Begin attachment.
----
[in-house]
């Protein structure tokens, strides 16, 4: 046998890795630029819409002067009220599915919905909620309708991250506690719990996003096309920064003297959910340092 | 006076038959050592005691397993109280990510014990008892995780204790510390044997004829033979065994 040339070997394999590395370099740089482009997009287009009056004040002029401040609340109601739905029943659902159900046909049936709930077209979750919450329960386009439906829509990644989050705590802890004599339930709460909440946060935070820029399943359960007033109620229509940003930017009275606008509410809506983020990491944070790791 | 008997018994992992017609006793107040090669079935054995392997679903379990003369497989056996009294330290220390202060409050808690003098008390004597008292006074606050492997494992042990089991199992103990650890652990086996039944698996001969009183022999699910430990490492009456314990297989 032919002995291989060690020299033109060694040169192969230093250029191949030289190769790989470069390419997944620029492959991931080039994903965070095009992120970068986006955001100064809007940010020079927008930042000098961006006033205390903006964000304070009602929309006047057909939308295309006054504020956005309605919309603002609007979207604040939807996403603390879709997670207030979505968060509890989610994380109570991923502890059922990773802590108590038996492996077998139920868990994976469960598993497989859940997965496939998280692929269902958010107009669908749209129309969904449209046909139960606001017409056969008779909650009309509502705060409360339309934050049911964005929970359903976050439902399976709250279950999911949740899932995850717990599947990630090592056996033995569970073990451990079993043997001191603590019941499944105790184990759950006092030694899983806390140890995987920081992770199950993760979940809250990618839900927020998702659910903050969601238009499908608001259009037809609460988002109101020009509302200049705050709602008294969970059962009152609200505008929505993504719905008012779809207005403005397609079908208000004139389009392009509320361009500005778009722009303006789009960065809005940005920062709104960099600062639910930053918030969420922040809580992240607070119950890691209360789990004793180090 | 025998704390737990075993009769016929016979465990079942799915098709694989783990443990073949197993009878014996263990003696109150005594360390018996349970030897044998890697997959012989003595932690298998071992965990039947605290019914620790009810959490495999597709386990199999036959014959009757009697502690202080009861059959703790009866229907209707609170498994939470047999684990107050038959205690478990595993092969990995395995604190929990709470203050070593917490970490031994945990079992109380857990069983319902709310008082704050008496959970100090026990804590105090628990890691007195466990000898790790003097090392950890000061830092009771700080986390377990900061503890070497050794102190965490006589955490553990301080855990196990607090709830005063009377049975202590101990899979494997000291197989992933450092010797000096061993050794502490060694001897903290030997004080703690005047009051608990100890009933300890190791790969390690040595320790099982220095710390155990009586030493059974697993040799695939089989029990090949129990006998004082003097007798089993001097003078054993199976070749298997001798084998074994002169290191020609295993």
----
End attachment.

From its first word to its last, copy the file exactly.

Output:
[in-house]
């Protein structure tokens, strides 16, 4: 046998890795630029819409002067009220599915919905909620309708991250506690719990996003096309920064003297959910340092 | 006076038959050592005691397993109280990510014990008892995780204790510390044997004829033979065994 040339070997394999590395370099740089482009997009287009009056004040002029401040609340109601739905029943659902159900046909049936709930077209979750919450329960386009439906829509990644989050705590802890004599339930709460909440946060935070820029399943359960007033109620229509940003930017009275606008509410809506983020990491944070790791 | 008997018994992992017609006793107040090669079935054995392997679903379990003369497989056996009294330290220390202060409050808690003098008390004597008292006074606050492997494992042990089991199992103990650890652990086996039944698996001969009183022999699910430990490492009456314990297989 032919002995291989060690020299033109060694040169192969230093250029191949030289190769790989470069390419997944620029492959991931080039994903965070095009992120970068986006955001100064809007940010020079927008930042000098961006006033205390903006964000304070009602929309006047057909939308295309006054504020956005309605919309603002609007979207604040939807996403603390879709997670207030979505968060509890989610994380109570991923502890059922990773802590108590038996492996077998139920868990994976469960598993497989859940997965496939998280692929269902958010107009669908749209129309969904449209046909139960606001017409056969008779909650009309509502705060409360339309934050049911964005929970359903976050439902399976709250279950999911949740899932995850717990599947990630090592056996033995569970073990451990079993043997001191603590019941499944105790184990759950006092030694899983806390140890995987920081992770199950993760979940809250990618839900927020998702659910903050969601238009499908608001259009037809609460988002109101020009509302200049705050709602008294969970059962009152609200505008929505993504719905008012779809207005403005397609079908208000004139389009392009509320361009500005778009722009303006789009960065809005940005920062709104960099600062639910930053918030969420922040809580992240607070119950890691209360789990004793180090 | 025998704390737990075993009769016929016979465990079942799915098709694989783990443990073949197993009878014996263990003696109150005594360390018996349970030897044998890697997959012989003595932690298998071992965990039947605290019914620790009810959490495999597709386990199999036959014959009757009697502690202080009861059959703790009866229907209707609170498994939470047999684990107050038959205690478990595993092969990995395995604190929990709470203050070593917490970490031994945990079992109380857990069983319902709310008082704050008496959970100090026990804590105090628990890691007195466990000898790790003097090392950890000061830092009771700080986390377990900061503890070497050794102190965490006589955490553990301080855990196990607090709830005063009377049975202590101990899979494997000291197989992933450092010797000096061993050794502490060694001897903290030997004080703690005047009051608990100890009933300890190791790969390690040595320790099982220095710390155990009586030493059974697993040799695939089989029990090949129990006998004082003097007798089993001097003078054993199976070749298997001798084998074994002169290191020609295993």